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A consultant has started or is about to start working with the city on a form based code for two pilot areas one of which will be the lands flanking the Opportunity Corridor. The RFP for the consultant doesn't have a deadline included, but I would suspect it will take anywhere from 6 months to 18 months before a form based code pilot is codified by City Council. If it's 18 months there is a possibility that some very transit/pedestrian-unfriendly uses that are permissable now (but could be non-conforming uses later) may get built. At RTA's committee meeting, it sounded to me like the Opal Industrial Group, which owns the former Van Dorn Iron Works site on the east side of 79th and south of the Red Line station, has some definite plans for a waste recycling center. Here's what their website says....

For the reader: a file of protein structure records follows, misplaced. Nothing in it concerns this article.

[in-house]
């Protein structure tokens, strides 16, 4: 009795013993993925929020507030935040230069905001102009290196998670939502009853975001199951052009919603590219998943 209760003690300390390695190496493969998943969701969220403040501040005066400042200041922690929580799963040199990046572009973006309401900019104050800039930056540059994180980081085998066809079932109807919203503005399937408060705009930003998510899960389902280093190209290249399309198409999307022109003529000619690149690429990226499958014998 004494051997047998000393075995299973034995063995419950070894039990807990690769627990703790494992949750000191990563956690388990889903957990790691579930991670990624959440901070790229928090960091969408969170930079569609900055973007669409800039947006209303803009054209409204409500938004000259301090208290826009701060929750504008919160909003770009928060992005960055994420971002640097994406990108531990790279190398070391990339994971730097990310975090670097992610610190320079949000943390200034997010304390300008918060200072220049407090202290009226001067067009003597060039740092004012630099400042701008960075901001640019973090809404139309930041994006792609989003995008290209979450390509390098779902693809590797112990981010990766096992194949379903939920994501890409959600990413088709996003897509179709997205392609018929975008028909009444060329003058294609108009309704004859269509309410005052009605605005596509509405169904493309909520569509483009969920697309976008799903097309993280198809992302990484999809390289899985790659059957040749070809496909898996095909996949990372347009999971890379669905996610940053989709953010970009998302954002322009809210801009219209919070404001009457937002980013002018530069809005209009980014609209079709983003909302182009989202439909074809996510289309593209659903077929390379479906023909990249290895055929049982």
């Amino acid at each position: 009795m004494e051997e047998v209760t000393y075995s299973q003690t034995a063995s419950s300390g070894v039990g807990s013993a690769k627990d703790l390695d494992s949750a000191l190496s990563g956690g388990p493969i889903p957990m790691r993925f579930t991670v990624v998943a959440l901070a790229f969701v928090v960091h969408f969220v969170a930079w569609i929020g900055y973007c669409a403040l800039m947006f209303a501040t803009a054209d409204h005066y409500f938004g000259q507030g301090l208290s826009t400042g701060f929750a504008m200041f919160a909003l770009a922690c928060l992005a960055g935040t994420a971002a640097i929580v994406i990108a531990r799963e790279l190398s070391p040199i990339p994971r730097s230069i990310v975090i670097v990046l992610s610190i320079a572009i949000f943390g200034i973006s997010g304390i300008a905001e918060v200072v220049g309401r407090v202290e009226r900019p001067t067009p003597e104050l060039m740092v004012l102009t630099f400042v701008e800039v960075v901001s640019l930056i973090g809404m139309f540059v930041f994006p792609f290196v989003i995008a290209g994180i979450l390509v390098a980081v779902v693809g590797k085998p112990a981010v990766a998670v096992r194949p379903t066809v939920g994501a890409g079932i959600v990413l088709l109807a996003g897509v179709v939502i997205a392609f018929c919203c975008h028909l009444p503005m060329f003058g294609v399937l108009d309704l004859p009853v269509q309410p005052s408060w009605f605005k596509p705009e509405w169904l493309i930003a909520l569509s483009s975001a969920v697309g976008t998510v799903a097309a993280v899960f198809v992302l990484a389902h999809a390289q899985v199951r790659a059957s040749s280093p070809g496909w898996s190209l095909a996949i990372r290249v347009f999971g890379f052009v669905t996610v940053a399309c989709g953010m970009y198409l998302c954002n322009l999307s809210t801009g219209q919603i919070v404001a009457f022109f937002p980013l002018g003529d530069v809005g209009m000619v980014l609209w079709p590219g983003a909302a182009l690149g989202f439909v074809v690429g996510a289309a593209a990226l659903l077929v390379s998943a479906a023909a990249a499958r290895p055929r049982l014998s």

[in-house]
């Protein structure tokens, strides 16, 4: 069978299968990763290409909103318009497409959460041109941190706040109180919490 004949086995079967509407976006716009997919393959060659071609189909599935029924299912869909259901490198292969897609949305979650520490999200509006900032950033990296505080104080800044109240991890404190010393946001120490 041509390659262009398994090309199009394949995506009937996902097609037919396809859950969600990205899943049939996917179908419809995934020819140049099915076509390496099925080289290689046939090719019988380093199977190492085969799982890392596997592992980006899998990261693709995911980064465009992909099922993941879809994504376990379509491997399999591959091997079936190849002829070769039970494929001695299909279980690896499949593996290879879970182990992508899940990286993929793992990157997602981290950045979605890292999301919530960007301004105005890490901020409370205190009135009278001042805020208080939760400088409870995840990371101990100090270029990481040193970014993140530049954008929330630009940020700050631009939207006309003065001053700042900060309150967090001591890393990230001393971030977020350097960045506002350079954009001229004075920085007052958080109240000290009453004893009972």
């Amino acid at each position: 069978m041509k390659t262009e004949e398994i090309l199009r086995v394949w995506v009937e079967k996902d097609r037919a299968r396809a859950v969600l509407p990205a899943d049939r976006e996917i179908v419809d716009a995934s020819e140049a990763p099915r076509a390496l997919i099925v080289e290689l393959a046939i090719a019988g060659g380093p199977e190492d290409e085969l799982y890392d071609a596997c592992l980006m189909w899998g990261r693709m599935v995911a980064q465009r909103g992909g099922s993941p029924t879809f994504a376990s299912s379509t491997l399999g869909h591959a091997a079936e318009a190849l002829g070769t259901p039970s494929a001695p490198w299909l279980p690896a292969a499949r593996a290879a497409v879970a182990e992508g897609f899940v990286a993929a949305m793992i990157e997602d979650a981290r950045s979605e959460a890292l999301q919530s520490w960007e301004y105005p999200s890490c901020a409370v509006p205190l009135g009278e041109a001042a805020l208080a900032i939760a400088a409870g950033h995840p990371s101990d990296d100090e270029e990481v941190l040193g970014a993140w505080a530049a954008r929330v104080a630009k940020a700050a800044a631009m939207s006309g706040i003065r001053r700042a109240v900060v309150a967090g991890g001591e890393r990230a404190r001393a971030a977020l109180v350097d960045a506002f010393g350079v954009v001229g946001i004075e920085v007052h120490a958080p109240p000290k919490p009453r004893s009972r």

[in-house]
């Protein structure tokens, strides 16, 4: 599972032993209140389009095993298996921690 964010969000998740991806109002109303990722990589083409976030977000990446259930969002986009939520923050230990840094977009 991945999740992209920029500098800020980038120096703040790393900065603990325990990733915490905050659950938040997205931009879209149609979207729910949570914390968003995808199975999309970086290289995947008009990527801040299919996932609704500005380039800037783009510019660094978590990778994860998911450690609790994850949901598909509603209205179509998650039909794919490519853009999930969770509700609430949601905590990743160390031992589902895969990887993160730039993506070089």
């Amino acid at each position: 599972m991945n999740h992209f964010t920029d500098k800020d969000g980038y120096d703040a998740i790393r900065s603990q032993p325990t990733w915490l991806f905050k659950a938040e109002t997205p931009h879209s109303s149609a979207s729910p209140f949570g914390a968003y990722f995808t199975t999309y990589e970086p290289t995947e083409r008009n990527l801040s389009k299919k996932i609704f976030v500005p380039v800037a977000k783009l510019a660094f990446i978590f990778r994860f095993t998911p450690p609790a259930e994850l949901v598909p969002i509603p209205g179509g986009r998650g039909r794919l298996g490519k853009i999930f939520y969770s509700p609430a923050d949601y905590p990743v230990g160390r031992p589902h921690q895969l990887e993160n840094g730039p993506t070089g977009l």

http://www.opalisg.com/home.html

 

Opal and its partners are working to develop a municipal yard waste, and scrap recycling center at our Cleveland Ohio facility (formerly the Van Dorn Iron Works).  Opal’s future plans include the revival of a Great Lakes based Scrap Export business.


"Life is 10% what happens to you and 90% how you respond." -- Coach Lou Holtz

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^ Thanks for the info. Cleveland has been talking about form based code for years. If there's any hope in getting something worthwhile out of the monstrosity that is the OC, they better not take 18 months to codify new zoning along this route.

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When Amazon was looking for their new headquarters site, I really thought E.79th would be an amazing potential site. It still would be an amazing location for a national/international company based on the location and infrastructure. Imagine a corporate campus spanning the length of E.79th between the two stations. The pitch could could be very transit oriented in nature with profiles on all the stops and respective neighborhoods within minutes of rapid transit travel time (Airport, Westpark,  West Boulevard/Edgewater, W.65th, Ohio City, Downtown, University Circle/ Little Italy, Shaker Square, Cuyahoga County Community College, Flats East Bank, Northcoast Harbor (Rock Hall), etc.